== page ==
If reduction is not anatomical, withdraw the nail tip to the metaphysis, turn it back to the initial position, advance it and repeat the reduction maneuver.
This correction should only be performed once.
In metaphyseal fractures, the tip of the nail is usually anchored in the head fragment provided the nail is of the correct length.
In very proximal metaphyseal fractures, perforate the growth plate to obtain sufficient hold.
Most of the head is unossified and not radiologically visible in young children.
If the tip of the nail is advanced just beyond the visible ossification center, it will be within the chondral tissue and not in the joint.
Pearl: If the ossification center is not visible on a normal x-ray, an arthrogram may be performed .
When using the lateral entry point, cut the nail near the bone.
If a dedicated nail cutter is not available, cut the nail slightly shorter as the end will be sharper and this prevents skin perforation.
Gently withdraw the nail by 1 cm.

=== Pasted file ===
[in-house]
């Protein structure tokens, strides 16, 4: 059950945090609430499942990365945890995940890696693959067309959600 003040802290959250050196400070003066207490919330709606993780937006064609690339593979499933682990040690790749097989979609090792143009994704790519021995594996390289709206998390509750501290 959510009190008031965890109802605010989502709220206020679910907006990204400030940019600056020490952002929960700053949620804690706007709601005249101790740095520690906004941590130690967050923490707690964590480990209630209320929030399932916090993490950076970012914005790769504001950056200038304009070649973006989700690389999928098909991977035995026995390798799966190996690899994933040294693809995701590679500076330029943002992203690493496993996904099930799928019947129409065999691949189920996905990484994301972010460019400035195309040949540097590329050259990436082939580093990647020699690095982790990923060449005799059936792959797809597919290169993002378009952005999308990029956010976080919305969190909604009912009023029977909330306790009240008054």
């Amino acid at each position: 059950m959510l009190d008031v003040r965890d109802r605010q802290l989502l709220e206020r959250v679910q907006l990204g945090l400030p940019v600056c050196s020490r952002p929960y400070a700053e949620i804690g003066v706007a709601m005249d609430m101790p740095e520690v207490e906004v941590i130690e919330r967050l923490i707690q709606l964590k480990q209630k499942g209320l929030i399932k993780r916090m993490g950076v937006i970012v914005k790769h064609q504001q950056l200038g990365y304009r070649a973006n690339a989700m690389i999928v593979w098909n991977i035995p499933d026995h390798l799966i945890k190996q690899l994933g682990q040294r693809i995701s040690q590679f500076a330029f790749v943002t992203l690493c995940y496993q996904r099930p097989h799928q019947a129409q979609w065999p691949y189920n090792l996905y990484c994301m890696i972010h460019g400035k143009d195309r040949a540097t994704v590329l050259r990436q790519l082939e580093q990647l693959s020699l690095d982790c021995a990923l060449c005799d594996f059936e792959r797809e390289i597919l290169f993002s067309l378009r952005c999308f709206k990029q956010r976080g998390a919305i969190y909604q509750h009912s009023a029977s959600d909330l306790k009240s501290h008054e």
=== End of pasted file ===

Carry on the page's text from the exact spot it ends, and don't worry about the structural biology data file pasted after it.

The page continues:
The risk of redisplacement is low because of the pressure of the radial head on the capitellum.
Cut the nail outside the skin and reinsert to the original position with an impactor.
Ensure that the nail tip does not irritate the superficial radial nerve.
When using the dorsal entry point, the nail should be left long or protected with small end cap to prevent rupture of the extensor pollicis longus.
Close the subcutaneous tissue and skin in a standard manner.
End caps may be useful for protection of soft tissues (eg EPL).
The nail should be advanced using the beveled impactor.
A small end cap can be inserted over the nail using the inserter.
Whilst the child remains in bed, the elbow and forearm should be elevated on pillows to reduce swelling and pain.
They should be encouraged to use the arm.
Cast immobilization is not necessary and hinders early recovery of joint movement.
Ibuprofen and paracetamol should be administered regularly during the first 24-48 hours after surgery, with opiate analgesia for breakthrough pain.
Opiates should not be necessary after 48 hours and regular ibuprofen and paracetamol should be sufficient until 4-5 after injury or surgery.
The child should be examined if the level of pain is increasing or prolonged analgesia is needed.
The child should be examined regularly, to ensure finger range of motion is comfortable and adequate.
Neurological and vascular examination should also be performed.